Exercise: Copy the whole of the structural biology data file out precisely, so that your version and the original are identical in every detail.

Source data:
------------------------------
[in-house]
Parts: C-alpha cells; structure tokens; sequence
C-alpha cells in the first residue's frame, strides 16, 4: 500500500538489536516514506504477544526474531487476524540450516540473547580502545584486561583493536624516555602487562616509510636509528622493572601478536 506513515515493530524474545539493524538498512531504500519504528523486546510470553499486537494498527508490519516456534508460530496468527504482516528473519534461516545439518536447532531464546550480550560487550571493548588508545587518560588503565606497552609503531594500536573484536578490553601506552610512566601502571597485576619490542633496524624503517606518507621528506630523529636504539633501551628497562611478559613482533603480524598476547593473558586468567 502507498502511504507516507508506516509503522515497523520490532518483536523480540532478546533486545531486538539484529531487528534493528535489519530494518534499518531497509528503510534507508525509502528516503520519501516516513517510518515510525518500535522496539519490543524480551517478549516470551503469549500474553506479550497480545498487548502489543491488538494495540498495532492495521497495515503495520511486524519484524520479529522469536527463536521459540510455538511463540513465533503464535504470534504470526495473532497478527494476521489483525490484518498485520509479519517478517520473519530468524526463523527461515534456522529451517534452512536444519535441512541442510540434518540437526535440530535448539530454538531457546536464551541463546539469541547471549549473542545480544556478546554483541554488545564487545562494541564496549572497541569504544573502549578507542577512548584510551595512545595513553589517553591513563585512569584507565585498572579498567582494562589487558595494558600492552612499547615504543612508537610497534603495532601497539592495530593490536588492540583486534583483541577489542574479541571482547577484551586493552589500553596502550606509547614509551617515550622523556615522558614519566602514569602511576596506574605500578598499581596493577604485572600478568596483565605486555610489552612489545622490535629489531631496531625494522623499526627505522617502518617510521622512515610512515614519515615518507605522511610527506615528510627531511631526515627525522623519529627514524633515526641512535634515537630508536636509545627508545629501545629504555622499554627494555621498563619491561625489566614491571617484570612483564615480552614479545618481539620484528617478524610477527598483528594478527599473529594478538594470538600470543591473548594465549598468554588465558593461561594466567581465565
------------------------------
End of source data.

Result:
[in-house]
Parts: C-alpha cells; structure tokens; sequence
C-alpha cells in the first residue's frame, strides 16, 4: 500500500538489536516514506504477544526474531487476524540450516540473547580502545584486561583493536624516555602487562616509510636509528622493572601478536 506513515515493530524474545539493524538498512531504500519504528523486546510470553499486537494498527508490519516456534508460530496468527504482516528473519534461516545439518536447532531464546550480550560487550571493548588508545587518560588503565606497552609503531594500536573484536578490553601506552610512566601502571597485576619490542633496524624503517606518507621528506630523529636504539633501551628497562611478559613482533603480524598476547593473558586468567 502507498502511504507516507508506516509503522515497523520490532518483536523480540532478546533486545531486538539484529531487528534493528535489519530494518534499518531497509528503510534507508525509502528516503520519501516516513517510518515510525518500535522496539519490543524480551517478549516470551503469549500474553506479550497480545498487548502489543491488538494495540498495532492495521497495515503495520511486524519484524520479529522469536527463536521459540510455538511463540513465533503464535504470534504470526495473532497478527494476521489483525490484518498485520509479519517478517520473519530468524526463523527461515534456522529451517534452512536444519535441512541442510540434518540437526535440530535448539530454538531457546536464551541463546539469541547471549549473542545480544556478546554483541554488545564487545562494541564496549572497541569504544573502549578507542577512548584510551595512545595513553589517553591513563585512569584507565585498572579498567582494562589487558595494558600492552612499547615504543612508537610497534603495532601497539592495530593490536588492540583486534583483541577489542574479541571482547577484551586493552589500553596502550606509547614509551617515550622523556615522558614519566602514569602511576596506574605500578598499581596493577604485572600478568596483565605486555610489552612489545622490535629489531631496531625494522623499526627505522617502518617510521622512515610512515614519515615518507605522511610527506615528510627531511631526515627525522623519529627514524633515526641512535634515537630508536636509545627508545629501545629504555622499554627494555621498563619491561625489566614491571617484570612483564615480552614479545618481539620484528617478524610477527598483528594478527599473529594478538594470538600470543591473548594465549598468554588465558593461561594466567581465565